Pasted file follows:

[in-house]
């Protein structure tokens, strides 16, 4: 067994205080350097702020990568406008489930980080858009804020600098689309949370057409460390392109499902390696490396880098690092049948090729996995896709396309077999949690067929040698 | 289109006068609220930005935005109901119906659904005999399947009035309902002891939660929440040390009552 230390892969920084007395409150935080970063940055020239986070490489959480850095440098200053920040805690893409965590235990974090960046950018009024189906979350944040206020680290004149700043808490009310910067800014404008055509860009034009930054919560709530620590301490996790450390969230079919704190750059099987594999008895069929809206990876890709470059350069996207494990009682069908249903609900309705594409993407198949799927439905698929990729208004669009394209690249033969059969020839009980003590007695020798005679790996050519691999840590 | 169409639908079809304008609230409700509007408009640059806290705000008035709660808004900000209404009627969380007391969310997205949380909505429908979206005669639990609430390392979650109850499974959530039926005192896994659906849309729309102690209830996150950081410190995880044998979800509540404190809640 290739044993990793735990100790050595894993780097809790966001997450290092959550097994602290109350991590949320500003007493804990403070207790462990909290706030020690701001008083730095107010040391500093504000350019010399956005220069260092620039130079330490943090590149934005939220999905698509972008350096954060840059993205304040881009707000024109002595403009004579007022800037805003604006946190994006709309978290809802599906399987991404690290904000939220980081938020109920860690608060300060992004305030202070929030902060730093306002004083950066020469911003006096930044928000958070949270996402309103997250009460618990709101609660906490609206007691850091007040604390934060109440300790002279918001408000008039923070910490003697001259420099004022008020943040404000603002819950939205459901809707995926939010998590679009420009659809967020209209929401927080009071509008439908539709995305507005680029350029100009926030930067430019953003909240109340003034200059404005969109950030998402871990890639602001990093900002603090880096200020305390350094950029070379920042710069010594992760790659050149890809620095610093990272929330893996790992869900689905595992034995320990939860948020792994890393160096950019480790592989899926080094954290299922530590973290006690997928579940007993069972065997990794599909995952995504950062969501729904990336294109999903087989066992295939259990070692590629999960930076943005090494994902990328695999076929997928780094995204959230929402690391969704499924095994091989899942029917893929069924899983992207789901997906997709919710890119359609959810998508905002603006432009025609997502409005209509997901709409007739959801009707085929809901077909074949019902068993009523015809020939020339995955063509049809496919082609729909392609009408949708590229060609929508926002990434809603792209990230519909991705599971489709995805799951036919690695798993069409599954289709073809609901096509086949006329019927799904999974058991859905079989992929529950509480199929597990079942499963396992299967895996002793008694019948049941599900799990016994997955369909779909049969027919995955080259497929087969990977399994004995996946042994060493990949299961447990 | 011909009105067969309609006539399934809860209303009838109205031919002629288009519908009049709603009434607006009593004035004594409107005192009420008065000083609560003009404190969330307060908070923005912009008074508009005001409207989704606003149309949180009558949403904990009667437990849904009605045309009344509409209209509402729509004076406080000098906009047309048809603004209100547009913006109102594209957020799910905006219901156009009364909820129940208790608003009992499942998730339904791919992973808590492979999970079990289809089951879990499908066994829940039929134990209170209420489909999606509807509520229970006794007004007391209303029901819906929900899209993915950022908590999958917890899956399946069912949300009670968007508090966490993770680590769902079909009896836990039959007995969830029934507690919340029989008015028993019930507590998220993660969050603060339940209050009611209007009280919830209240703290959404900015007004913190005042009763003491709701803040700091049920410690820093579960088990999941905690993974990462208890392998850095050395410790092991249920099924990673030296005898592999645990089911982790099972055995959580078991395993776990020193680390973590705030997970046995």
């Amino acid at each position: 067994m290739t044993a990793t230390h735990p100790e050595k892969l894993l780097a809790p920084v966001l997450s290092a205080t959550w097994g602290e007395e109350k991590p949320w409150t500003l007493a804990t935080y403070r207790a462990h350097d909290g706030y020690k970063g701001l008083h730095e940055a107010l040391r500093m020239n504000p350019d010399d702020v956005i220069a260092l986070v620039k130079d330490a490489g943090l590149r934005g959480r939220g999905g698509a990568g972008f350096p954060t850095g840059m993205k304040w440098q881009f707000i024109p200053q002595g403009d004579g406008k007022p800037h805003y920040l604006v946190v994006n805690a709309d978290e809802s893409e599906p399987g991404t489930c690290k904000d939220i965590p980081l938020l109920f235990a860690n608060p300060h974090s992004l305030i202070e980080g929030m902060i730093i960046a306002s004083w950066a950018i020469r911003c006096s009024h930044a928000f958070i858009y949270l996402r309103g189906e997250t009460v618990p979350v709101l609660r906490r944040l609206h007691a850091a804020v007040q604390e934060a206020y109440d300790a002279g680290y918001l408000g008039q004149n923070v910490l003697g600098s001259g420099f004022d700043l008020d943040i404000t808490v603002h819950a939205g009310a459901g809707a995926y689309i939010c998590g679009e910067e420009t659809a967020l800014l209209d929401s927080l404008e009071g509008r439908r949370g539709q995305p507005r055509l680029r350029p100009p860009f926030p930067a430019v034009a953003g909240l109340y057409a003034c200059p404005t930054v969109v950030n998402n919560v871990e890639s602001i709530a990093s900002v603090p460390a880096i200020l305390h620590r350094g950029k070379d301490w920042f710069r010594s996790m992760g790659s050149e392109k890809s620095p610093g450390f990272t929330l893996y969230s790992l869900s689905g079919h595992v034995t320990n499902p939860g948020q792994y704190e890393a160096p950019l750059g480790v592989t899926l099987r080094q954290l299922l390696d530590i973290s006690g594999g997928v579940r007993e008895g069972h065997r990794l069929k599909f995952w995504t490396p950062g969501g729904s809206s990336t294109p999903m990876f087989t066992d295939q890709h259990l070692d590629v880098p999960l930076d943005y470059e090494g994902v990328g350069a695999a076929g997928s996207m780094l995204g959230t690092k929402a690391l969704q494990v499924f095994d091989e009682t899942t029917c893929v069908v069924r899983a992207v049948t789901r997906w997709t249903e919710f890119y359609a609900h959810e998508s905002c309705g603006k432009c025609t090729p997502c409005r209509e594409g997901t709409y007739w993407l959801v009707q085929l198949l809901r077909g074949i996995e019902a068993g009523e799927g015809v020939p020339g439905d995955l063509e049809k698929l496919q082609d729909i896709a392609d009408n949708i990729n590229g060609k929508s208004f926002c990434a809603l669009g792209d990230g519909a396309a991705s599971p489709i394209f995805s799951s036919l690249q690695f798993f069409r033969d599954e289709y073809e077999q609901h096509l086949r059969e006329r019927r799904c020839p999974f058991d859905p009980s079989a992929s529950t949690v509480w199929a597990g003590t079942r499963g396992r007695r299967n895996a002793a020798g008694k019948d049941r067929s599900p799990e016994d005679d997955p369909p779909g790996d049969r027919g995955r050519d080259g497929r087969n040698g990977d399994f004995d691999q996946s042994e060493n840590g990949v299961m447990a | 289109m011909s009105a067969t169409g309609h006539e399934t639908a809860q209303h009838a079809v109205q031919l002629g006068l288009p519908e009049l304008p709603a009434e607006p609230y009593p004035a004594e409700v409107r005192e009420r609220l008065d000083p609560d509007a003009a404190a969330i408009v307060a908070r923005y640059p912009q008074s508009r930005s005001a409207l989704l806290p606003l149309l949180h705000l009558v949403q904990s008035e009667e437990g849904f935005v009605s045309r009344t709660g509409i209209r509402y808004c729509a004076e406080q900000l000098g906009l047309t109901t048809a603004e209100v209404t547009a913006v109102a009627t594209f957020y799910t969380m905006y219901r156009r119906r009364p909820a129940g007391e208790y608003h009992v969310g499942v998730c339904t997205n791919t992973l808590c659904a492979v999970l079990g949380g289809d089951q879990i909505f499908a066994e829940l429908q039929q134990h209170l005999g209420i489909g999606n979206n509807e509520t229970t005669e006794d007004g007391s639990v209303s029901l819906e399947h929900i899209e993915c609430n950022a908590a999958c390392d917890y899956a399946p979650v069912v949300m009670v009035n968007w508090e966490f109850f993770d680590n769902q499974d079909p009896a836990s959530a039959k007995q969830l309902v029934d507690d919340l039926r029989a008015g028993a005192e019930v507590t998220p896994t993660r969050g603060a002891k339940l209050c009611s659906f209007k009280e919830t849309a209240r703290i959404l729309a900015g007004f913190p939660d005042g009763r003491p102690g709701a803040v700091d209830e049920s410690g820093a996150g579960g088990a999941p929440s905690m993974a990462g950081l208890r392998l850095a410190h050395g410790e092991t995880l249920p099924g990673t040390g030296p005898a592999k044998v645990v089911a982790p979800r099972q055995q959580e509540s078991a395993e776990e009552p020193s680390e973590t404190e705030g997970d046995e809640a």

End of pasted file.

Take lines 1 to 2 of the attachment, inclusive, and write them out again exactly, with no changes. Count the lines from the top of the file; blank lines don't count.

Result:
[in-house]
């Protein structure tokens, strides 16, 4: 067994205080350097702020990568406008489930980080858009804020600098689309949370057409460390392109499902390696490396880098690092049948090729996995896709396309077999949690067929040698 | 289109006068609220930005935005109901119906659904005999399947009035309902002891939660929440040390009552 230390892969920084007395409150935080970063940055020239986070490489959480850095440098200053920040805690893409965590235990974090960046950018009024189906979350944040206020680290004149700043808490009310910067800014404008055509860009034009930054919560709530620590301490996790450390969230079919704190750059099987594999008895069929809206990876890709470059350069996207494990009682069908249903609900309705594409993407198949799927439905698929990729208004669009394209690249033969059969020839009980003590007695020798005679790996050519691999840590 | 169409639908079809304008609230409700509007408009640059806290705000008035709660808004900000209404009627969380007391969310997205949380909505429908979206005669639990609430390392979650109850499974959530039926005192896994659906849309729309102690209830996150950081410190995880044998979800509540404190809640 290739044993990793735990100790050595894993780097809790966001997450290092959550097994602290109350991590949320500003007493804990403070207790462990909290706030020690701001008083730095107010040391500093504000350019010399956005220069260092620039130079330490943090590149934005939220999905698509972008350096954060840059993205304040881009707000024109002595403009004579007022800037805003604006946190994006709309978290809802599906399987991404690290904000939220980081938020109920860690608060300060992004305030202070929030902060730093306002004083950066020469911003006096930044928000958070949270996402309103997250009460618990709101609660906490609206007691850091007040604390934060109440300790002279918001408000008039923070910490003697001259420099004022008020943040404000603002819950939205459901809707995926939010998590679009420009659809967020209209929401927080009071509008439908539709995305507005680029350029100009926030930067430019953003909240109340003034200059404005969109950030998402871990890639602001990093900002603090880096200020305390350094950029070379920042710069010594992760790659050149890809620095610093990272929330893996790992869900689905595992034995320990939860948020792994890393160096950019480790592989899926080094954290299922530590973290006690997928579940007993069972065997990794599909995952995504950062969501729904990336294109999903087989066992295939259990070692590629999960930076943005090494994902990328695999076929997928780094995204959230929402690391969704499924095994091989899942029917893929069924899983992207789901997906997709919710890119359609959810998508905002603006432009025609997502409005209509997901709409007739959801009707085929809901077909074949019902068993009523015809020939020339995955063509049809496919082609729909392609009408949708590229060609929508926002990434809603792209990230519909991705599971489709995805799951036919690695798993069409599954289709073809609901096509086949006329019927799904999974058991859905079989992929529950509480199929597990079942499963396992299967895996002793008694019948049941599900799990016994997955369909779909049969027919995955080259497929087969990977399994004995996946042994060493990949299961447990 | 011909009105067969309609006539399934809860209303009838109205031919002629288009519908009049709603009434607006009593004035004594409107005192009420008065000083609560003009404190969330307060908070923005912009008074508009005001409207989704606003149309949180009558949403904990009667437990849904009605045309009344509409209209509402729509004076406080000098906009047309048809603004209100547009913006109102594209957020799910905006219901156009009364909820129940208790608003009992499942998730339904791919992973808590492979999970079990289809089951879990499908066994829940039929134990209170209420489909999606509807509520229970006794007004007391209303029901819906929900899209993915950022908590999958917890899956399946069912949300009670968007508090966490993770680590769902079909009896836990039959007995969830029934507690919340029989008015028993019930507590998220993660969050603060339940209050009611209007009280919830209240703290959404900015007004913190005042009763003491709701803040700091049920410690820093579960088990999941905690993974990462208890392998850095050395410790092991249920099924990673030296005898592999645990089911982790099972055995959580078991395993776990020193680390973590705030997970046995």